Some school push the fighting concept to the extreme and just spar all the time; these school often produce aggressive fighters that might have an easy early career but then face the reality of other aggressive fighter which are also technically very good.  Other schools simply use excuses like “what we do is too dangerous and we cannot practice it” and just don’t spar at all.  I mentioned in previous posts the importance of realistic training as well my view about fighting and winning.

In this short video Benny “the jet” highlights fears and worries that many people have when they start sparring and just by keep training, perhaps by asking to some people to go easy of you until you get better, will help you learn and improve your sparring technique and, eventually, become a champion if that’s what you aspire to.  By sparring your friends you will learn to fight and win against your inner demons that ultimately are the ones who are slowing you down and hindering your fighting skills.

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Be water, my friend

waterdropThis is the last post of 2012 and the title I chose for it is one the sentences that made Bruce Lee famous when, during an interview in the late sixties, he stated that:

“Water is inessential in terms that you cannot grasp it or hit it and damage it; it can drip or crash.  If you put water in a pot it becomes the pot if you out it in a glass it become the glass.  Be water my friend!”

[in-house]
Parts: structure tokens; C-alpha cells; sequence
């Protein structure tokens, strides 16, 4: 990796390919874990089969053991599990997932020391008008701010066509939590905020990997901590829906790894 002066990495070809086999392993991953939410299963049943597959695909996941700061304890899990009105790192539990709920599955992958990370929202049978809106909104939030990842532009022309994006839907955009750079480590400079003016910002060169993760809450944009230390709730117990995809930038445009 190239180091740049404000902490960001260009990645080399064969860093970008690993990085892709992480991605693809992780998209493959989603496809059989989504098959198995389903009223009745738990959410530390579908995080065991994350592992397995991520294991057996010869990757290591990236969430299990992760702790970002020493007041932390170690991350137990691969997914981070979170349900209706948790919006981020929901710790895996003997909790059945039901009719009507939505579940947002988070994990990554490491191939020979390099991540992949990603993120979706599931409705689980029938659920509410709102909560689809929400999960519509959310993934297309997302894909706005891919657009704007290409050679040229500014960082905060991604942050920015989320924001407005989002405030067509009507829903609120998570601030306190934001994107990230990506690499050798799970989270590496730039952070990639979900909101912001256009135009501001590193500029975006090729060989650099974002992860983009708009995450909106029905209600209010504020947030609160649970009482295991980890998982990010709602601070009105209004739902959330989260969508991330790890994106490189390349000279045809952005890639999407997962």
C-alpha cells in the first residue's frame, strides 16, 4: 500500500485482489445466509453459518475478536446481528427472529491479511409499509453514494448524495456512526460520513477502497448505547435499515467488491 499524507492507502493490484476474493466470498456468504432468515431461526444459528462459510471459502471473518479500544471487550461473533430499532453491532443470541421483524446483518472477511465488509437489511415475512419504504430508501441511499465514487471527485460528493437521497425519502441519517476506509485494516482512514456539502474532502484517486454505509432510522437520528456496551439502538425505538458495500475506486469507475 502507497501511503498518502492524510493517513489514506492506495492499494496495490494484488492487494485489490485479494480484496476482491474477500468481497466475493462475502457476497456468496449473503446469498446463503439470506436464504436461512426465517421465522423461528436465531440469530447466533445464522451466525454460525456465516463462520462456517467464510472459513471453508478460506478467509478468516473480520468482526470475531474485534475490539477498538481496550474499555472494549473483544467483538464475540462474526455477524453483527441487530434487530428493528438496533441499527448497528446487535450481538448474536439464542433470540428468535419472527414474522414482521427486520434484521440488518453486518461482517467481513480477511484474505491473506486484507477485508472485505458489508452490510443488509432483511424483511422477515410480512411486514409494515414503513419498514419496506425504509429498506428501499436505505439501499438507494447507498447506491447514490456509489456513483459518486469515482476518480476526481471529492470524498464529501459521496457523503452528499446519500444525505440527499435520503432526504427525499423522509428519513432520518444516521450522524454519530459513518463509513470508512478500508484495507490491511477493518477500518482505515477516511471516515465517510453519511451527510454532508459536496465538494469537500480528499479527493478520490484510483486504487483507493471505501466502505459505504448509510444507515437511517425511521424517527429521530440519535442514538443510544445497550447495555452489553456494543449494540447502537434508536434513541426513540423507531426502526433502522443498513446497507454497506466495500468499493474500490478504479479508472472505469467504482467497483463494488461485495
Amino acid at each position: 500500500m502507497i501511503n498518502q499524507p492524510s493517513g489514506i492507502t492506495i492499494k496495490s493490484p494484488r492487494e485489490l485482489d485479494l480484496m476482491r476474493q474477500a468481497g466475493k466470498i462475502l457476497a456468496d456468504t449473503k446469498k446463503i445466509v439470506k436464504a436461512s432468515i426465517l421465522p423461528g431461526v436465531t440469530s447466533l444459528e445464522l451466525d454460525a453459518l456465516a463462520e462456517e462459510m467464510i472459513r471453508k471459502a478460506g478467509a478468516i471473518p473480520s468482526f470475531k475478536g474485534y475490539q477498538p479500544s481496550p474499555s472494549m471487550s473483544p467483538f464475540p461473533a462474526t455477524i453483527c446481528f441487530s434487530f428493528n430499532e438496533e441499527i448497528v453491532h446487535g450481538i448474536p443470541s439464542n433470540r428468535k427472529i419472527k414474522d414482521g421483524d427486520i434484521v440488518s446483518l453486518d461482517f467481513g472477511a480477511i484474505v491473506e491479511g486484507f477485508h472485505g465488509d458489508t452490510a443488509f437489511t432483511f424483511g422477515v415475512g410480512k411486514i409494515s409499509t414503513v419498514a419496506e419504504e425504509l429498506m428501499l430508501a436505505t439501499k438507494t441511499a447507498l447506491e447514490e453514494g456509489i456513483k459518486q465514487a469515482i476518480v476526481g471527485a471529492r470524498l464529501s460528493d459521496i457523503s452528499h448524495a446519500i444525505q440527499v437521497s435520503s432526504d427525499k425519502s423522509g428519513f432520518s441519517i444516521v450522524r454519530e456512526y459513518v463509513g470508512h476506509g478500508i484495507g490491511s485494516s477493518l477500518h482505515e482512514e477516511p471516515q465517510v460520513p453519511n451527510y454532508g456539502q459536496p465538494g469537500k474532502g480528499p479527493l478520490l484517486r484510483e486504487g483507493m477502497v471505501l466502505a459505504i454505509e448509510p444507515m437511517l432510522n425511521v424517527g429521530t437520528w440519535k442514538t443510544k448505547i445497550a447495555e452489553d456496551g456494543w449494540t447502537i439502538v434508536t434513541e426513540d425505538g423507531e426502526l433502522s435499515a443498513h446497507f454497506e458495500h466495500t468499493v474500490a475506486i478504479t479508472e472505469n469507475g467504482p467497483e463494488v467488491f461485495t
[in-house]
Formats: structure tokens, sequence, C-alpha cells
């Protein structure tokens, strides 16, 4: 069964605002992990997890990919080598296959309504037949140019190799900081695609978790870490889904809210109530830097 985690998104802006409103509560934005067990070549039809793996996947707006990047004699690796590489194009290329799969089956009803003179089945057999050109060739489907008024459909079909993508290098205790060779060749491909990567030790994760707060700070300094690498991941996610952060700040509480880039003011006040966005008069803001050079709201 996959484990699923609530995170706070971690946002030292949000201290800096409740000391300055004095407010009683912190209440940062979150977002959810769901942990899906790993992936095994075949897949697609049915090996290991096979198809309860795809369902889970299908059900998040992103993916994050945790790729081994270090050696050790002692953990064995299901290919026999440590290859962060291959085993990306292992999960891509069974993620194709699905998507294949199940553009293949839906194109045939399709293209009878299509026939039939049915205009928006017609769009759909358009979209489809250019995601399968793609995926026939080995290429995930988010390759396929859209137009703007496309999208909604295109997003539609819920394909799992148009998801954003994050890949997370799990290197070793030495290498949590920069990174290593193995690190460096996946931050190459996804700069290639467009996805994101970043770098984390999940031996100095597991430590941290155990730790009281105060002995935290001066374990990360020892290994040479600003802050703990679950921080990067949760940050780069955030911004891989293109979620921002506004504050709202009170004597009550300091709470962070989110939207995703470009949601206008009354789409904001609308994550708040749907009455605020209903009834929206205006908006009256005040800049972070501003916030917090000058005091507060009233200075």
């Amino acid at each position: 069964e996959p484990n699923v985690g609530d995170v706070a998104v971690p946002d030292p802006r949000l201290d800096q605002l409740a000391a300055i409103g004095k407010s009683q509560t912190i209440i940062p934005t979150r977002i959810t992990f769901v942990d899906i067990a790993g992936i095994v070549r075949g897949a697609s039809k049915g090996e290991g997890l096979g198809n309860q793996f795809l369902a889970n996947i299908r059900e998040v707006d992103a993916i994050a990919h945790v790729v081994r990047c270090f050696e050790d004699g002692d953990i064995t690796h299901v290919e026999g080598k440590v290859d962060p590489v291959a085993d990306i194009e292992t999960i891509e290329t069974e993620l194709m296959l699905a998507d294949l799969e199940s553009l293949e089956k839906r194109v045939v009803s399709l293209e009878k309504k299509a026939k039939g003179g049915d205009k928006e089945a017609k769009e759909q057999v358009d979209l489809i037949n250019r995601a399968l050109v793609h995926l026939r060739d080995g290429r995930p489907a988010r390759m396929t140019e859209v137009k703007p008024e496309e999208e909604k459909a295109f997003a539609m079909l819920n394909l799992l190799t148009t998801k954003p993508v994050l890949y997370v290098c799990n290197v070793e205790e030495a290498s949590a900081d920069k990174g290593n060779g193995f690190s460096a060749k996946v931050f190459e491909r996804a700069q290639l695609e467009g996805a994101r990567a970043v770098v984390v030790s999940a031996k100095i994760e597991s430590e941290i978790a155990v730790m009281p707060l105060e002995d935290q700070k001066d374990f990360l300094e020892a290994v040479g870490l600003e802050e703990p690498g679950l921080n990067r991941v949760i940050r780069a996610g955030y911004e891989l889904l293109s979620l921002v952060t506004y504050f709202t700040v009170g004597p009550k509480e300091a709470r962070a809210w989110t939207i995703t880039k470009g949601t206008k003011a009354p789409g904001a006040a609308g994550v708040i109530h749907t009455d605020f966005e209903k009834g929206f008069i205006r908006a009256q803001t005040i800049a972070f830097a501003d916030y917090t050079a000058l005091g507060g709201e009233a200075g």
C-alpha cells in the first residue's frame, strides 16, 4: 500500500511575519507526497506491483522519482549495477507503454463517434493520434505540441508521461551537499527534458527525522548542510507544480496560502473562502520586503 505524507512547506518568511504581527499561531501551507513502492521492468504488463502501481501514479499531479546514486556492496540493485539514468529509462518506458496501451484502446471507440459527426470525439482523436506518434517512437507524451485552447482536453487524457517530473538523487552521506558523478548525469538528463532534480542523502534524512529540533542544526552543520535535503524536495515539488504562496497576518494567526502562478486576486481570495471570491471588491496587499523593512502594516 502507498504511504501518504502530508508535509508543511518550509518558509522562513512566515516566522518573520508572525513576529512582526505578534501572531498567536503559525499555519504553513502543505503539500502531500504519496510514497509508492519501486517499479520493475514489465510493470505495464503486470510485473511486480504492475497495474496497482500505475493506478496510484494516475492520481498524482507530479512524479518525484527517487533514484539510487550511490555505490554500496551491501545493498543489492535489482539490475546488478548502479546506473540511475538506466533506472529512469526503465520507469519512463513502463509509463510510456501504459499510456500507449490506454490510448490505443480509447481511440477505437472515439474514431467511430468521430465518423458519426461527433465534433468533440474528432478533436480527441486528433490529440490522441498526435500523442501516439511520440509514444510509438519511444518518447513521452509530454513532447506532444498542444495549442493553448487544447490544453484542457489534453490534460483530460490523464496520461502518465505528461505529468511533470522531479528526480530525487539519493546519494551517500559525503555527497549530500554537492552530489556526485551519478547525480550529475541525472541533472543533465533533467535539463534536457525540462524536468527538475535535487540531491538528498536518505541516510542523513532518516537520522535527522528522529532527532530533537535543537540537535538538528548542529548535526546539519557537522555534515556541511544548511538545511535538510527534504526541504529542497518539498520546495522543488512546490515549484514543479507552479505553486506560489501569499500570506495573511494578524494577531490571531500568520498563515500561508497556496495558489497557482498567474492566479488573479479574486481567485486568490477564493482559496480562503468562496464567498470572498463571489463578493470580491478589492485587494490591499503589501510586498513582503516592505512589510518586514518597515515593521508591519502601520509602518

This concept is well explained in many eastern philosophies: water and its versatility as well as its destructive power when floods or tsunamis occur are usually used as  examples.

The concept of being water or behaving like water is in fact well known and broadly used among many Taoists authors and scholars.  Bruce Lee made this concept famous because he was the first celebrity at that time speaking about ancient Chinese philosophy during TV interviews.

My thought for today is: when practicing martial arts, while punching, kicking and performing whatever other technique how often do we actually stop and think about this concept?  Do we ever do it?  Is this a concept we should actually think about when training or it should be used as one of the basic principles on which we base our lives in martial arts?

Happy New Year to everyone!  I hope 2013 will bring great new things to yourselves and those who are close to you.